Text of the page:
Get ready for a care-free old age

Taxpayers must be encouraged to prepare now for their long-term needs, writes Duncan Hopper
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The Independent Online
With an election to win the Government is determined to get some legislation on the statute book to win the votes of middle-class electors worried at the prospect of having to sell their own and their parents' homes to pay for long-term care.

The Government favours various forms of partnership between individuals, insurance companies and the state to make it possible for families to shelter more of their assets from being sold to pay for care which the state used to provide. Its outline proposals are only a month old. But it wants interested parties to submit their comments by the middle of June. The question then is whether the Government is willing to prime the pump sufficiently to get an effective partnership up and working.

Research shows that older people are often bitter and emotional about the state's inability to provide for them after the years during which they have contributed to National Insurance. Younger people, the studies suggest, are beginning to accept that the state will not provide for all their care needs.

But even with the young, the issue becomes one of priorities. For them - as with their elders - spending on holidays is regarded as a far more positive reward for life's toil - more important, together with other major necessities, than providing for the long-term care needs of the future.

These attitudes will take time to change, and without incentives most people will postpone decisions until retirement, or leave provision to the state. Two government proposals are designed to alleviate this by allowing individuals twho go into care to keep more assets if insurance cover is taken out to provide for long-term care.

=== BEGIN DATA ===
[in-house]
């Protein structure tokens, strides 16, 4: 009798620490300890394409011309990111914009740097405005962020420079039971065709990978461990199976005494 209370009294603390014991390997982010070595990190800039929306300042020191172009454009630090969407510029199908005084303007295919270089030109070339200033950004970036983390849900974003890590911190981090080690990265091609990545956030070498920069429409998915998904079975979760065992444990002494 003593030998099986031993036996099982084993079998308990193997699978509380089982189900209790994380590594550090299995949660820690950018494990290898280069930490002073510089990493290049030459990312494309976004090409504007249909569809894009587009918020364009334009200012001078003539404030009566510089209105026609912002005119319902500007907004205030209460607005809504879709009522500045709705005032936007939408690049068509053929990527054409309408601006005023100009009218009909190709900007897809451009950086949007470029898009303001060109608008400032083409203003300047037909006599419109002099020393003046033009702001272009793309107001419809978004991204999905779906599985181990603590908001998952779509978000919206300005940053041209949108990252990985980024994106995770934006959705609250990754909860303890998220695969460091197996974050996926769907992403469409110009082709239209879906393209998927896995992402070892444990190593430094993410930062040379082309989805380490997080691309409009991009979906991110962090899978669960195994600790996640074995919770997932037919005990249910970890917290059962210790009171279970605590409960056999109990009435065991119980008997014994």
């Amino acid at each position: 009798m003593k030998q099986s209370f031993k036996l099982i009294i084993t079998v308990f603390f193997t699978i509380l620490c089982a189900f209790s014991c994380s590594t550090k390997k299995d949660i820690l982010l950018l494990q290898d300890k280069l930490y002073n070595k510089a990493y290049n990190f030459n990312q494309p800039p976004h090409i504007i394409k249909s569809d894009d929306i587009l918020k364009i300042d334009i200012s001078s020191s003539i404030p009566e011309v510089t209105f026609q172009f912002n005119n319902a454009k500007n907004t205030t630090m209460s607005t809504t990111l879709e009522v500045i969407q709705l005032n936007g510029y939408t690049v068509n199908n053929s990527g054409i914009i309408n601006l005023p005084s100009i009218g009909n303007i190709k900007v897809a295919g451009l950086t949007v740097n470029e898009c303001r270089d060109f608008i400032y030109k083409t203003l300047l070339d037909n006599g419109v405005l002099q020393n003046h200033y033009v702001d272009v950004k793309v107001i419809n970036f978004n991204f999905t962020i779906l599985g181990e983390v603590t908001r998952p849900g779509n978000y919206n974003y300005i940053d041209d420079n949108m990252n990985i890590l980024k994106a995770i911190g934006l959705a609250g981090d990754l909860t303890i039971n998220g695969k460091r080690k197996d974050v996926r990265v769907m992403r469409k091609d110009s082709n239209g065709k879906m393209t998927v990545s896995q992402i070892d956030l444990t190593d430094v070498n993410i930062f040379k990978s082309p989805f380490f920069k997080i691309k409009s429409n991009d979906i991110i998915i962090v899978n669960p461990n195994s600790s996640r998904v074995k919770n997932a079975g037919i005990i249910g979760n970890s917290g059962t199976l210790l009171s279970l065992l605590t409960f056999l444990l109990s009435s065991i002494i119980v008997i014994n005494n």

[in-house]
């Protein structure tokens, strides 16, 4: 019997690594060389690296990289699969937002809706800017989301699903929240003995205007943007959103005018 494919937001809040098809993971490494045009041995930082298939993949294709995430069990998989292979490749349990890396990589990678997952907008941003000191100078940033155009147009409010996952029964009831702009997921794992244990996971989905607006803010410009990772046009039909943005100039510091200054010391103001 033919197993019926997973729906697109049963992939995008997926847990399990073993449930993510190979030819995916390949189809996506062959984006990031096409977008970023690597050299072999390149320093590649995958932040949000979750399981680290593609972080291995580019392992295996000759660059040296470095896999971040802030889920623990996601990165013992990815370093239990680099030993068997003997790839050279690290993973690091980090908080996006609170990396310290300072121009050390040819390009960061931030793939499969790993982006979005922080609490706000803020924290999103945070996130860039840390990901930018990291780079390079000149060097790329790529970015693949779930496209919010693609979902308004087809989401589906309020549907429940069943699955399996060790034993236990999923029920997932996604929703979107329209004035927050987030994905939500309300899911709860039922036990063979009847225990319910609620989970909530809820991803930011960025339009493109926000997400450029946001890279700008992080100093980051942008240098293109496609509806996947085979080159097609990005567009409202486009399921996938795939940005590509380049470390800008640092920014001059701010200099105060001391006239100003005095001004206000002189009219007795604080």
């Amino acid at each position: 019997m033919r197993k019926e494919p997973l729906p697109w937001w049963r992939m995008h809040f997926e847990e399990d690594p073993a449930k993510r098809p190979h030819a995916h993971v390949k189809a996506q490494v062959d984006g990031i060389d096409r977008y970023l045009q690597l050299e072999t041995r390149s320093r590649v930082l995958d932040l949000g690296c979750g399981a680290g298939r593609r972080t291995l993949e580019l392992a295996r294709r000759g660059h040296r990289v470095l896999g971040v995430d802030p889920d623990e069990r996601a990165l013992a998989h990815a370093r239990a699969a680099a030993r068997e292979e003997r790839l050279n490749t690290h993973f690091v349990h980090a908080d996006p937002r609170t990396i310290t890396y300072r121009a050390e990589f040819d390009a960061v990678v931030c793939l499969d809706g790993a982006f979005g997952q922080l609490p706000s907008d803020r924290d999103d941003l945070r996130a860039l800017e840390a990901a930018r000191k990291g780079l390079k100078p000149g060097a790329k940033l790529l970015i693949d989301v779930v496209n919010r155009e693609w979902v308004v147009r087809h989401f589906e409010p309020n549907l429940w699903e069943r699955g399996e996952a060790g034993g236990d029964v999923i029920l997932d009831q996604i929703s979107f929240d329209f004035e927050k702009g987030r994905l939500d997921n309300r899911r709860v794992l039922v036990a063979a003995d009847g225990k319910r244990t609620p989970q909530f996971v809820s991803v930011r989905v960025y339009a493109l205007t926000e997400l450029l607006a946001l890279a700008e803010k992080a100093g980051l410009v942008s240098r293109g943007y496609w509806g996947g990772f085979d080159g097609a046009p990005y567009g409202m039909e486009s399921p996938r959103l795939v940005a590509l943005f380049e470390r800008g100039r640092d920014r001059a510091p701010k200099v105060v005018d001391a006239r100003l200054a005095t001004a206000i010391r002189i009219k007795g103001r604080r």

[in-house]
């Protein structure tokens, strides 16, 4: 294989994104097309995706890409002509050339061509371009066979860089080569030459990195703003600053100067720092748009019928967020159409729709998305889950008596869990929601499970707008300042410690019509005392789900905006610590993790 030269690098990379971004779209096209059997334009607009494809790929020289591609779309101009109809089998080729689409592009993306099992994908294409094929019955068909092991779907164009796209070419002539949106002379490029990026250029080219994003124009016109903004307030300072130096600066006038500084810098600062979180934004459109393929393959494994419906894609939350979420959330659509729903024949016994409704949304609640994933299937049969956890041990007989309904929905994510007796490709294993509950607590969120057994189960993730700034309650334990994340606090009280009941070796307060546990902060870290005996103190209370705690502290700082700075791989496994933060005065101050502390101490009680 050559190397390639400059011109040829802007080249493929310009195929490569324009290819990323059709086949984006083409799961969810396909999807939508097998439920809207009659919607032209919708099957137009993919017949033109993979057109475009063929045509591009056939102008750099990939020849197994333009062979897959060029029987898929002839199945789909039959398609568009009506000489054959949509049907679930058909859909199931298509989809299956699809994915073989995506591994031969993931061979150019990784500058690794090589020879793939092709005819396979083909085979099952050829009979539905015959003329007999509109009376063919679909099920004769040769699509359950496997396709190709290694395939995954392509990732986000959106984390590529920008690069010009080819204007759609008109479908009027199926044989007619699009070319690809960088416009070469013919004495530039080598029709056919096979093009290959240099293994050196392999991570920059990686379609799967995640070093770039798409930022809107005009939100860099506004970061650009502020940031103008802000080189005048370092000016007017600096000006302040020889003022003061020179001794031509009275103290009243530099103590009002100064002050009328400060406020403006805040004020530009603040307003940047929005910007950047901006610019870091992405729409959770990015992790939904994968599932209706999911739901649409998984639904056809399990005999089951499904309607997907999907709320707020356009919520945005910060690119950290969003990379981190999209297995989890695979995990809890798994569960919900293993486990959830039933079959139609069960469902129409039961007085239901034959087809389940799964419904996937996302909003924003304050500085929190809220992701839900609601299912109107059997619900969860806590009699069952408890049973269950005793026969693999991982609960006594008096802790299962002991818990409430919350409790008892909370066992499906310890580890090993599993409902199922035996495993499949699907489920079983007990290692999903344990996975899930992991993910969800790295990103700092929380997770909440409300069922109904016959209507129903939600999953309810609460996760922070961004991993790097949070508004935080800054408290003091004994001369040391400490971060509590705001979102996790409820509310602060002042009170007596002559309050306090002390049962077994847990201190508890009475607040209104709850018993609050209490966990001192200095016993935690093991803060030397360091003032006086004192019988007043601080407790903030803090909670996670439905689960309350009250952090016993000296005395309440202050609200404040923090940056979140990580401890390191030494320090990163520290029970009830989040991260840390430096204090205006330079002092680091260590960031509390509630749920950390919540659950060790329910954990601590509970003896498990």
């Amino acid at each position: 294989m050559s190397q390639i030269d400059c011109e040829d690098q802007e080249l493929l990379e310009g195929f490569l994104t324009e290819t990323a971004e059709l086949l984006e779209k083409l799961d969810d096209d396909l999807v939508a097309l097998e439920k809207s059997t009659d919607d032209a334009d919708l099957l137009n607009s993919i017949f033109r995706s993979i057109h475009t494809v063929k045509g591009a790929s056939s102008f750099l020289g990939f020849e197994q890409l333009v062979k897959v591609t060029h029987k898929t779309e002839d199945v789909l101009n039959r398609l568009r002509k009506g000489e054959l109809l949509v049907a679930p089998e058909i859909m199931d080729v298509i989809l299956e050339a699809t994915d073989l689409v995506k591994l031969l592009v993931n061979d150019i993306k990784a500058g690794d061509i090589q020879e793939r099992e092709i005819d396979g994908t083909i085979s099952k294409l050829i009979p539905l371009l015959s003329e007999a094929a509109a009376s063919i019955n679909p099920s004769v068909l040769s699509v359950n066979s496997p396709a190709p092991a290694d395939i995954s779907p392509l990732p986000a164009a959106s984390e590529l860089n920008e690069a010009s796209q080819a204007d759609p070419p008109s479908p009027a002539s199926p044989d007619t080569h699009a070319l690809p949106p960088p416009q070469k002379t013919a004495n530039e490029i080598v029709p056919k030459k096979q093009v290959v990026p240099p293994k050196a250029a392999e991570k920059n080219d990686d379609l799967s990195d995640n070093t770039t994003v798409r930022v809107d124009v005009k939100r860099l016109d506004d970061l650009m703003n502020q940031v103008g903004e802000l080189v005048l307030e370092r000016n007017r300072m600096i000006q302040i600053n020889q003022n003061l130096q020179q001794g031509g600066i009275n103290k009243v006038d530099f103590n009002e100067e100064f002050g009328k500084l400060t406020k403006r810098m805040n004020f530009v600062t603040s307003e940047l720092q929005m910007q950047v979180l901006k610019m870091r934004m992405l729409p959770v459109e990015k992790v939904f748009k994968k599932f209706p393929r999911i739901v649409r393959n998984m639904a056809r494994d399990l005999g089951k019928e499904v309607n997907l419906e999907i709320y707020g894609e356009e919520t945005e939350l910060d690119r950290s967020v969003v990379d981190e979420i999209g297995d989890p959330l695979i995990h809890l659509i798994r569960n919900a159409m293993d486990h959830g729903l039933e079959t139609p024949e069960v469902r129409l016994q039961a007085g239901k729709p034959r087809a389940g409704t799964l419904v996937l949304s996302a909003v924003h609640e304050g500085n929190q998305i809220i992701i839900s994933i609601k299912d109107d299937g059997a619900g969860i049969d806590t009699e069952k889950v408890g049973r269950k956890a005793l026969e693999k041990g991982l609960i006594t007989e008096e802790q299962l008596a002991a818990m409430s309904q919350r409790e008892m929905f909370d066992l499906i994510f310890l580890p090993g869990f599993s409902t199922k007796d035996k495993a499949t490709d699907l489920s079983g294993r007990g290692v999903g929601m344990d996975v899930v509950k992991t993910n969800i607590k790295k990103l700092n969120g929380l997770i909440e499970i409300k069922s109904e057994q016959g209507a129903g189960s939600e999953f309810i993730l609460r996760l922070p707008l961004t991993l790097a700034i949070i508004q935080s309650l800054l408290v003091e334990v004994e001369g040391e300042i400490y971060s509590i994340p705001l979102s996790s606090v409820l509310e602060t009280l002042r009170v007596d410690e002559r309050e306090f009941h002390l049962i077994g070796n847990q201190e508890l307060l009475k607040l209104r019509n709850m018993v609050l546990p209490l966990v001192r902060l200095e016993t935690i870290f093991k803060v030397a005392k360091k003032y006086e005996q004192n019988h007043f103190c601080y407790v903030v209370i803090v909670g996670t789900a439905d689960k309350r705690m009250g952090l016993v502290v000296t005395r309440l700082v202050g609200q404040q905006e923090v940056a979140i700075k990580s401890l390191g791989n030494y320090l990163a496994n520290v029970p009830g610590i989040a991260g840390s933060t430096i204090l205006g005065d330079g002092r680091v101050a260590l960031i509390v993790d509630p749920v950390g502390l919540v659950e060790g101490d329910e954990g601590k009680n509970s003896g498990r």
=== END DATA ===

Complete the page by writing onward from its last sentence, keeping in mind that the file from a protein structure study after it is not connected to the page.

The first would add pounds 1.50 to the means test threshold for every pounds 1 of insurance benefit that has been paid out - giving, for example, pounds 30,000 of asset protection for every pounds 20,000 of cover used (in addition to the pounds 16,000 already allowed). The total in this example would be pounds 46,000.

The other would add pounds 1 for each pounds 1 of cover used - to which a further pounds l5,000 would be added once the individual has funded his or her residential care with the help of insurance for four years. The total using the above example would be pounds 51,000.

The Government is also suggesting that, for those people about to receive long-term care, or receiving it now, the insurance industry should devise an "immediate needs annuity", as well as other schemes for those not in care now but who want to plan for the future.

Pension innovation is also to be encouraged. It could mean an individual taking a lower initial pension in return for a higher pension to cover care costs, if they were needed, at a later stage. The Government has also invited comments on investment and savings schemes that could help people to afford the single or regular premiums needed to pay for such protection policies.